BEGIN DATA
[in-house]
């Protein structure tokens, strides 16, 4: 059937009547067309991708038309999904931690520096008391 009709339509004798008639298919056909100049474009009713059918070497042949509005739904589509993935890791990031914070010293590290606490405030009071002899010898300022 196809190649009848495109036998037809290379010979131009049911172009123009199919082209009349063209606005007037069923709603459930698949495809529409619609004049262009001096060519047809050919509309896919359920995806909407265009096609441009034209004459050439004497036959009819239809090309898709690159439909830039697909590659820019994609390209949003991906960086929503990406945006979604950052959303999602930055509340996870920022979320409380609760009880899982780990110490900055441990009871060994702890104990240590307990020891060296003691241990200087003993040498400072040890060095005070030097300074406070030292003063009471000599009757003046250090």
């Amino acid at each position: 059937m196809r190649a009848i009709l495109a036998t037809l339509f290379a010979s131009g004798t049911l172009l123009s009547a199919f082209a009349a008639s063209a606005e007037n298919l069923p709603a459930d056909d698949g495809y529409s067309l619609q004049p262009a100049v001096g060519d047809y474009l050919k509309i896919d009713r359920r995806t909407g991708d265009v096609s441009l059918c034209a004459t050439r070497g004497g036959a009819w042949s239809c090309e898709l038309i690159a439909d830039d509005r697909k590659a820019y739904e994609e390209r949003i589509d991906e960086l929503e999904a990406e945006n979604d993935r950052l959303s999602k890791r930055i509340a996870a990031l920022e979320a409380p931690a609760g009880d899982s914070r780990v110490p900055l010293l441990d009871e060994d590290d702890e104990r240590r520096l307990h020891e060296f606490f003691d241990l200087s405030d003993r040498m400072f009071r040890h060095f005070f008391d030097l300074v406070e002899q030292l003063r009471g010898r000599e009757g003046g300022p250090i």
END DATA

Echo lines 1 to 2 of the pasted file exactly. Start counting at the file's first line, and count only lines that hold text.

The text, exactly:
[in-house]
């Protein structure tokens, strides 16, 4: 059937009547067309991708038309999904931690520096008391 009709339509004798008639298919056909100049474009009713059918070497042949509005739904589509993935890791990031914070010293590290606490405030009071002899010898300022 196809190649009848495109036998037809290379010979131009049911172009123009199919082209009349063209606005007037069923709603459930698949495809529409619609004049262009001096060519047809050919509309896919359920995806909407265009096609441009034209004459050439004497036959009819239809090309898709690159439909830039697909590659820019994609390209949003991906960086929503990406945006979604950052959303999602930055509340996870920022979320409380609760009880899982780990110490900055441990009871060994702890104990240590307990020891060296003691241990200087003993040498400072040890060095005070030097300074406070030292003063009471000599009757003046250090």